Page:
Fluids, viscosity, velocity

  • Thread starter diegolas
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Hi all,

This is my first post and my background is in Computer Science, so pardon me if my terminology is not correct or even I sound ignorant Physics-wise :)

Anyways, I implemented a semi-Lagrangian based Navier-Stokes (NS) solver and it's running smoothly on a CUDA-capable GPU and I wondered if you guys can help me with something I noticed (maybe it's a law or maybe I'm just wrong).

Question: I got the impression from watching how fluids behave in real life (and for instance in the beach), and I think the fluid near the solid interface (e.g. sand for that matter) moves faster than the one on top? Is it true? Why is it? Intuitively I thought it may have to do with the delta in the viscosity (say, solid/sand - water interface), so the fluid "slips" more easily? If so, if I was to generalize the fact, is it true that the water near the solid moves faster than the one in "the middle" and near the air (maybe if we assume ideal conditions, no gravity, etc)?

Is there any law describing this? I mean, probably can be guessed from NSE but I was wondering if this has any fancy name.

Could you please recommend me literature so I can dig in more about this? I don't have access to ScienceDirect right now, and I'm not probably buying any book in the near future, so if it's not too much asking, I'd like to suggest you guys point me to papers available online?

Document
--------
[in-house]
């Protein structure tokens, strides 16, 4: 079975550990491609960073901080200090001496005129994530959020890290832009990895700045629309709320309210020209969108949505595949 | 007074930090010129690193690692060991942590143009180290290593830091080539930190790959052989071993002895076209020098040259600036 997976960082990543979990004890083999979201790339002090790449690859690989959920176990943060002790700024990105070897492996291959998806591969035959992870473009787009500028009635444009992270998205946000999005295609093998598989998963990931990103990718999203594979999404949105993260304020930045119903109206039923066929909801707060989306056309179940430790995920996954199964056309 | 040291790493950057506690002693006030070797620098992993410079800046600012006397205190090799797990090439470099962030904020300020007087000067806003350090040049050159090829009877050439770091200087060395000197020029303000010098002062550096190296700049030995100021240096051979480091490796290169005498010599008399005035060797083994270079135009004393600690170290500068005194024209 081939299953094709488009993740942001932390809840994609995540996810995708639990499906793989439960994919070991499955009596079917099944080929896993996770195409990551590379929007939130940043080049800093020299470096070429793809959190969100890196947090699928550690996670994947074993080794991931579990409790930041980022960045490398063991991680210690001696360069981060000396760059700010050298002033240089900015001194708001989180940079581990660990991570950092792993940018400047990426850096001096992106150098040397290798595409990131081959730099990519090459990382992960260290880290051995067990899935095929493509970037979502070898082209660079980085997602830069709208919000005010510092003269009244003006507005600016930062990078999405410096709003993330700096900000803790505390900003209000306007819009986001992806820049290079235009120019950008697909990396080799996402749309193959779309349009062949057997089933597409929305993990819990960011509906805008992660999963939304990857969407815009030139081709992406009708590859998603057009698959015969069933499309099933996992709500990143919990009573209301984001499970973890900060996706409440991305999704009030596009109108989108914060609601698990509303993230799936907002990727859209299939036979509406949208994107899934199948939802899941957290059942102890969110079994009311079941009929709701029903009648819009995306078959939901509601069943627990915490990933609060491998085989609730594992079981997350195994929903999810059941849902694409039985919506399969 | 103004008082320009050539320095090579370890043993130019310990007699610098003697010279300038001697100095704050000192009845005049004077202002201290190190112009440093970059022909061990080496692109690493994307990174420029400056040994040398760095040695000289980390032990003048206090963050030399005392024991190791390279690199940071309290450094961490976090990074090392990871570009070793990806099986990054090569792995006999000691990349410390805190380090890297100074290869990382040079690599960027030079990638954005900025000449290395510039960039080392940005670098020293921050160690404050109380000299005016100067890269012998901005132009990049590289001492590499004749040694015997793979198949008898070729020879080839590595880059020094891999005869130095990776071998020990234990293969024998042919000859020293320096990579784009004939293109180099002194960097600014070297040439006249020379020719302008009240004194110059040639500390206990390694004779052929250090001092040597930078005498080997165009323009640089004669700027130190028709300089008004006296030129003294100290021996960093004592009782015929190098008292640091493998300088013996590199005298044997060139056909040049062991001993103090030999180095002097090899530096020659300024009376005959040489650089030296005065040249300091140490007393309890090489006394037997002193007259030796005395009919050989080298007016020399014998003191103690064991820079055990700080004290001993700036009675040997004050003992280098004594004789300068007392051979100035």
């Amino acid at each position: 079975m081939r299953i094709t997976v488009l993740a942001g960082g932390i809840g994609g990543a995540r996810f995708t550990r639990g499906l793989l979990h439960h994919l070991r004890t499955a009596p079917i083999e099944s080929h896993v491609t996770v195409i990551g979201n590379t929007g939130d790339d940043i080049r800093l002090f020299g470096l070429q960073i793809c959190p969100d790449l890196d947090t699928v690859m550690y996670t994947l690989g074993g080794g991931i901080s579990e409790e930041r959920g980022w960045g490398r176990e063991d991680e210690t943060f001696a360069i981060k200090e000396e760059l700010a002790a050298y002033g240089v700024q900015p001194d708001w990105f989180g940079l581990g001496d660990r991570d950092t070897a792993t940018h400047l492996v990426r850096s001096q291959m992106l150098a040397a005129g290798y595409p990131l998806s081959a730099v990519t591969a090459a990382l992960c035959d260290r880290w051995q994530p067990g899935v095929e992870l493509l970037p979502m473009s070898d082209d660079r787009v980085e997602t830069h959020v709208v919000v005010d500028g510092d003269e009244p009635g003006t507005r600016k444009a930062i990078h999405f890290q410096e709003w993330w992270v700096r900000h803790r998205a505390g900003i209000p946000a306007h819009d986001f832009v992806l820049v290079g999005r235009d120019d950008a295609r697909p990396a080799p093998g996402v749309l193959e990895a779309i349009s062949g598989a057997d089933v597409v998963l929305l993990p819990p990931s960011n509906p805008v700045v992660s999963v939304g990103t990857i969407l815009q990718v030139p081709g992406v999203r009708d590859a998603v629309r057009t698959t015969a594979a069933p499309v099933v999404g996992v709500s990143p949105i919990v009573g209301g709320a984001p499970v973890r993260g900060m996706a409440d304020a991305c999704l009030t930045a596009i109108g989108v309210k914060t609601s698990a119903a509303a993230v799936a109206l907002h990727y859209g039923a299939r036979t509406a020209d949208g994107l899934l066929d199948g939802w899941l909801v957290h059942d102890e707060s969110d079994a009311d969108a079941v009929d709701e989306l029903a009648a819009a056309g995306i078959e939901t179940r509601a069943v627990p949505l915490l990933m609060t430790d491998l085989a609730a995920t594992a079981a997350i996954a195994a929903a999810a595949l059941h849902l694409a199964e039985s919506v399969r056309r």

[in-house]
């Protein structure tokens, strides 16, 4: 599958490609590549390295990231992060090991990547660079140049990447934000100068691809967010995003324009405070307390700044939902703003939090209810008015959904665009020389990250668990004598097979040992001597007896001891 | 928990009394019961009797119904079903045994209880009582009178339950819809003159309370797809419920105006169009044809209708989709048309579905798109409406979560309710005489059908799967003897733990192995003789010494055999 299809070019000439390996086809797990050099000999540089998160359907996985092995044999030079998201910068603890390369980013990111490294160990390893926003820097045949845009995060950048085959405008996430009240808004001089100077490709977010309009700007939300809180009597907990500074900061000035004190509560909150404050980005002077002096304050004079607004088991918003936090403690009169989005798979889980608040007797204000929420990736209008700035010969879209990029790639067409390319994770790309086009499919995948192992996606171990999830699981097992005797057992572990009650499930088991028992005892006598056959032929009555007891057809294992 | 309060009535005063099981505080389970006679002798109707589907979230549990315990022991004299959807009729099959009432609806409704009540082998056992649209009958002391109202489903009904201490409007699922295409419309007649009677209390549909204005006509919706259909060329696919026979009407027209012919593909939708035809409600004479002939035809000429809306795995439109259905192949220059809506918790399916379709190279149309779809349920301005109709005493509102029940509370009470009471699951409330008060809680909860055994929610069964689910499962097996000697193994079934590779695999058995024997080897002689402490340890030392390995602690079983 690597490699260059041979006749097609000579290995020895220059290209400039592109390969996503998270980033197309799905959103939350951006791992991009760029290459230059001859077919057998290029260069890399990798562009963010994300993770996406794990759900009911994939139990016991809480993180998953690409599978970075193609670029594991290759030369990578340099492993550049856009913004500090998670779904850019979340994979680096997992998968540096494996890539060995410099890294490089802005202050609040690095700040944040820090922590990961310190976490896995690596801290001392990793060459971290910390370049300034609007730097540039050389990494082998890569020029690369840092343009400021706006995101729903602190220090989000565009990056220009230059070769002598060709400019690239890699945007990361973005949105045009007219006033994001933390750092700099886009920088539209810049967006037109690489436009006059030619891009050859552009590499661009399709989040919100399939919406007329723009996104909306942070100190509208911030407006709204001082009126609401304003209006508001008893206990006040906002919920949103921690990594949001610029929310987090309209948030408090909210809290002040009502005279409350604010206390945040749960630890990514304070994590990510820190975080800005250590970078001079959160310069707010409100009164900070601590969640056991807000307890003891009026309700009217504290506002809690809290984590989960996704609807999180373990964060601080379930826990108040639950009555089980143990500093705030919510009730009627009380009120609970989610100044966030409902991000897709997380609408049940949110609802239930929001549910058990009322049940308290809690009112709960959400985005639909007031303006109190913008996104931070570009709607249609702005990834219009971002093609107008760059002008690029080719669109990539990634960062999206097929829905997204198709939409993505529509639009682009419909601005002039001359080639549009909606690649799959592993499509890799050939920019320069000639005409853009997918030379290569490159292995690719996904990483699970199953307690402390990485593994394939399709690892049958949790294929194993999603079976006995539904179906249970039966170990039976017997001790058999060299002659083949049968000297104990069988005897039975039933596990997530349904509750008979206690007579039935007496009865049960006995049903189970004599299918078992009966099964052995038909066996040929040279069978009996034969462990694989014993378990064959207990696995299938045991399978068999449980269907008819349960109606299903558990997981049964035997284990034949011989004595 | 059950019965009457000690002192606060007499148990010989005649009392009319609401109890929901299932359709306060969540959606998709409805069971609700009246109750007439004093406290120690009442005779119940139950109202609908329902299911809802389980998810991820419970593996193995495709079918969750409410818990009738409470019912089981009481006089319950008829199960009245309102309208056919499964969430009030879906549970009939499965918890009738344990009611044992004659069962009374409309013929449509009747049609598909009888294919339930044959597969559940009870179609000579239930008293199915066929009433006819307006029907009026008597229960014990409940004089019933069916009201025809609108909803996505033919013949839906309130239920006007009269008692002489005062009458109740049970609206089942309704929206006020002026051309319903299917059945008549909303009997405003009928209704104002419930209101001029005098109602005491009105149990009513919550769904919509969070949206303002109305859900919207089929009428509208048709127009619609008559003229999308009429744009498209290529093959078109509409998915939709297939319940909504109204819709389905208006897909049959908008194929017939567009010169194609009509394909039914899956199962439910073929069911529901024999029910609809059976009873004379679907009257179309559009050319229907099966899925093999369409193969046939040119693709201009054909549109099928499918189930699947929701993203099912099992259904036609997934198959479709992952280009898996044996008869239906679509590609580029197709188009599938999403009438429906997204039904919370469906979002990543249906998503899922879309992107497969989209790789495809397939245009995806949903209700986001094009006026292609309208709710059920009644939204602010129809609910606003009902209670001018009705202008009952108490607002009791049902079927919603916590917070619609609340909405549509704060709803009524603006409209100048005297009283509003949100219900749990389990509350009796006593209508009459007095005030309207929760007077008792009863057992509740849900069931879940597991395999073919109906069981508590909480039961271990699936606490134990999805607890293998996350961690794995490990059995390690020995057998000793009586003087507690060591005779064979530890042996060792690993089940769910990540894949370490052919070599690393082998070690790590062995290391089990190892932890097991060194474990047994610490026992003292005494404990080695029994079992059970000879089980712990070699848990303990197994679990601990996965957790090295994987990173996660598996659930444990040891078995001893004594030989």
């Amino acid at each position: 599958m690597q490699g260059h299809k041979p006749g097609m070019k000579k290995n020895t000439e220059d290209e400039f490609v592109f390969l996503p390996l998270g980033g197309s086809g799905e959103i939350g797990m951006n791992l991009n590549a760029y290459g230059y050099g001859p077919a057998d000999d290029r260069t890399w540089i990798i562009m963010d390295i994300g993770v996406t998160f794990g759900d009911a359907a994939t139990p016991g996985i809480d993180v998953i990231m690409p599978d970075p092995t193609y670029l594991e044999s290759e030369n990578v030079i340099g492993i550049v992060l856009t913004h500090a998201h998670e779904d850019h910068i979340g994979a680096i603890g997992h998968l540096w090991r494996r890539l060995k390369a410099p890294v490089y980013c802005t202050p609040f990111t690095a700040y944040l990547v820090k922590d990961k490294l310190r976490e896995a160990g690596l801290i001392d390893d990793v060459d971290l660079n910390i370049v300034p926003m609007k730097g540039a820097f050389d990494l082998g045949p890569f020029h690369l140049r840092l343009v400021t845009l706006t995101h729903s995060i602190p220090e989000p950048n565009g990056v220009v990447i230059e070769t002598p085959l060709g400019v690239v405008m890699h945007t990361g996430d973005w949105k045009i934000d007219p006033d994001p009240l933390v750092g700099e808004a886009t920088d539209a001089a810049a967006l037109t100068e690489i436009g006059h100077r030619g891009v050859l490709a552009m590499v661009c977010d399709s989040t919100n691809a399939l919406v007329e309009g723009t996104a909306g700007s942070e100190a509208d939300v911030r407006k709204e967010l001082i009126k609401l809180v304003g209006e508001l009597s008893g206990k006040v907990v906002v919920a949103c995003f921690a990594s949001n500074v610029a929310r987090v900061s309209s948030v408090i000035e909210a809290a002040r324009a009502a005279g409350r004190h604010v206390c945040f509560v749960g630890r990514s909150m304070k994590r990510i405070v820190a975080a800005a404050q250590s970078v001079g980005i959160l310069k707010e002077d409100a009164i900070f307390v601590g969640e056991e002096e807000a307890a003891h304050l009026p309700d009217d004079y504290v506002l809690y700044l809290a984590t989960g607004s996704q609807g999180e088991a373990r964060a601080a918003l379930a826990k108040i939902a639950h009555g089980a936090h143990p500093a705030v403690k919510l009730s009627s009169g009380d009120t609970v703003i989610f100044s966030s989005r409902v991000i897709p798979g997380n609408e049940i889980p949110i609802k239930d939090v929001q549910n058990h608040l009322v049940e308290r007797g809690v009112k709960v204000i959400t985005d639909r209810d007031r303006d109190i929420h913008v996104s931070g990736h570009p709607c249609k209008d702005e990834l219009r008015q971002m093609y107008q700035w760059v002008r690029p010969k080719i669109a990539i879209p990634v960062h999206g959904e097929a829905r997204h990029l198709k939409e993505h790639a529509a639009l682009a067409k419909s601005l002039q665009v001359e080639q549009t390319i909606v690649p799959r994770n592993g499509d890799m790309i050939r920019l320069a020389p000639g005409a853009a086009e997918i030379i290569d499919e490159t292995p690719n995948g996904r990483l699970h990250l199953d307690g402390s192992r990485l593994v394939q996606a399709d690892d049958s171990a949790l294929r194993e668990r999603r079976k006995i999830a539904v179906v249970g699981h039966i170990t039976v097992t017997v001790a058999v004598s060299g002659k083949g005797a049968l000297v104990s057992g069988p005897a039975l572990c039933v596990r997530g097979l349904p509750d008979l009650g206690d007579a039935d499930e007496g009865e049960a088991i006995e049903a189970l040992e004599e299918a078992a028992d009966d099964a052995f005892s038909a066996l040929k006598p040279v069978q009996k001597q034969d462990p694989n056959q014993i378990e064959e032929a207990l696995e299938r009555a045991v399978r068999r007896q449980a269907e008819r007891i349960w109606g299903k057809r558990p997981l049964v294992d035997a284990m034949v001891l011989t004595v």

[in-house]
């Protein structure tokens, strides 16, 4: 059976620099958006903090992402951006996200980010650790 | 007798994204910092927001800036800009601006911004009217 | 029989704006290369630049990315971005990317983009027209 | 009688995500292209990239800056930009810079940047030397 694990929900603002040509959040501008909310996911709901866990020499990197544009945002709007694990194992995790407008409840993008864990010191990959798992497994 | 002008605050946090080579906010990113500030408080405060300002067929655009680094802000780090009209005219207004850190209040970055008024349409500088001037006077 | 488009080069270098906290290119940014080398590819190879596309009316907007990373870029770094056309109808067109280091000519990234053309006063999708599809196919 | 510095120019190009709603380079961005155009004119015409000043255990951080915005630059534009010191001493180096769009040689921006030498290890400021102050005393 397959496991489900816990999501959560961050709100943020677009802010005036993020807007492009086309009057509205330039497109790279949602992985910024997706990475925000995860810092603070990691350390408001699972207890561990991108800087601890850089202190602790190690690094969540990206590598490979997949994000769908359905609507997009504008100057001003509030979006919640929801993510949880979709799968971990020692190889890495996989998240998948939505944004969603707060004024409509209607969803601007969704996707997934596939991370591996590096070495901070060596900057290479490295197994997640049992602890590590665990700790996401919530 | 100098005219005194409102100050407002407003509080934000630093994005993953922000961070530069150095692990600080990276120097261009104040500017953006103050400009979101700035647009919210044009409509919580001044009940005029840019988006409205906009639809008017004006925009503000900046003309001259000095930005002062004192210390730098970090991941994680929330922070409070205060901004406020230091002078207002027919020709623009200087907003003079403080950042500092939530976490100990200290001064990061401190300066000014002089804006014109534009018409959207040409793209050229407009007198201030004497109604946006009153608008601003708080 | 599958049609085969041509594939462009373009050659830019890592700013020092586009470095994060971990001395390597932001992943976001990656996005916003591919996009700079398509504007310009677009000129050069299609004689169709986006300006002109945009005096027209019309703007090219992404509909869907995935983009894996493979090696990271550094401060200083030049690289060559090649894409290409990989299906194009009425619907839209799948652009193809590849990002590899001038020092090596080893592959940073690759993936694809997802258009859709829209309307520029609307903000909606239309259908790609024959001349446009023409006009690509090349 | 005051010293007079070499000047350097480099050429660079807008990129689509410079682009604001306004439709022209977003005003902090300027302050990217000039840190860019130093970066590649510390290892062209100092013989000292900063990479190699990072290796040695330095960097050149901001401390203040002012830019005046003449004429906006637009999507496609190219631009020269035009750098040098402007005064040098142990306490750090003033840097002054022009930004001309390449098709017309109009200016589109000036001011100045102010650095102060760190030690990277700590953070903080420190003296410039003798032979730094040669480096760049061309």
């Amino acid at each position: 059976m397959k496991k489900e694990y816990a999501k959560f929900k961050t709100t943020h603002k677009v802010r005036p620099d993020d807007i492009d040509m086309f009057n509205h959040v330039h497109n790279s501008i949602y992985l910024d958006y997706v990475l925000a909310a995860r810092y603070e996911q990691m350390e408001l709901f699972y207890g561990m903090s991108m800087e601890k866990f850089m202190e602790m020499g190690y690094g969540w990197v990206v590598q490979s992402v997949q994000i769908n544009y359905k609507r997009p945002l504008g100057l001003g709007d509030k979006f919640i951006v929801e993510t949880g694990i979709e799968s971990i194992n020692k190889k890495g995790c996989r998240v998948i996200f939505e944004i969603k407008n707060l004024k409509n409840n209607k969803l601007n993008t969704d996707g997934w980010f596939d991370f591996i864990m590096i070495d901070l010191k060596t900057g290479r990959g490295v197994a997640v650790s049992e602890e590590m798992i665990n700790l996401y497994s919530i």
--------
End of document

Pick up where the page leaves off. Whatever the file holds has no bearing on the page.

Cheers,
Diego
 

Answers and Replies

  • #2
boneh3ad
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What you are talking about is the boundary layer, which is opposite to what you describe. A fluid at te solid surface does not move at all, actually. This is one of the fundamental boundary conditions for the NS equations so it leads me to wonder how you were solving it without that BC.

At any rate, fluid near a surface has zero velocity (with respect to the surface) and increases as you move away from the surface. There are tons of papers on it from around the turn of the century, but they are so old you may have trouble finding them. I know you seem averse to books, but I would suggest looking at "Viscous Fluid Flow" by Frank White. It has everything you Should need. If you want to dig even deeper, "Boundary Layer Theory" by Schlichting is the "sacred text" on the subject.
 
  • #3
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Thanks for the reply :)

Well, I didn't mention it but I was solving it with no-slip BC. But in any case, what I was trying to do is to inject external (arbitrary) forces so the fluid (water) behaves like real-life waves --maybe I have to look how water moves again.

Thanks for the bibliography, I'll try to get the books though I doubt the library has them xD
 
  • #4
boneh3ad
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If it is a university library then I guarantee they have them.

At any rate, th no-slip condition is simply a mathematical translation of what I said. The fluid is motionless with respect to the wall it contacts. No external forces are needed because the boundary condition takes care of that for you.

For example, if you solve just the plain NS equations over a flat plate you get the Blasius solution, which precisely shows the boundary layer. It is one of the few analytical solutions that are possible, yet one of the most important.
 

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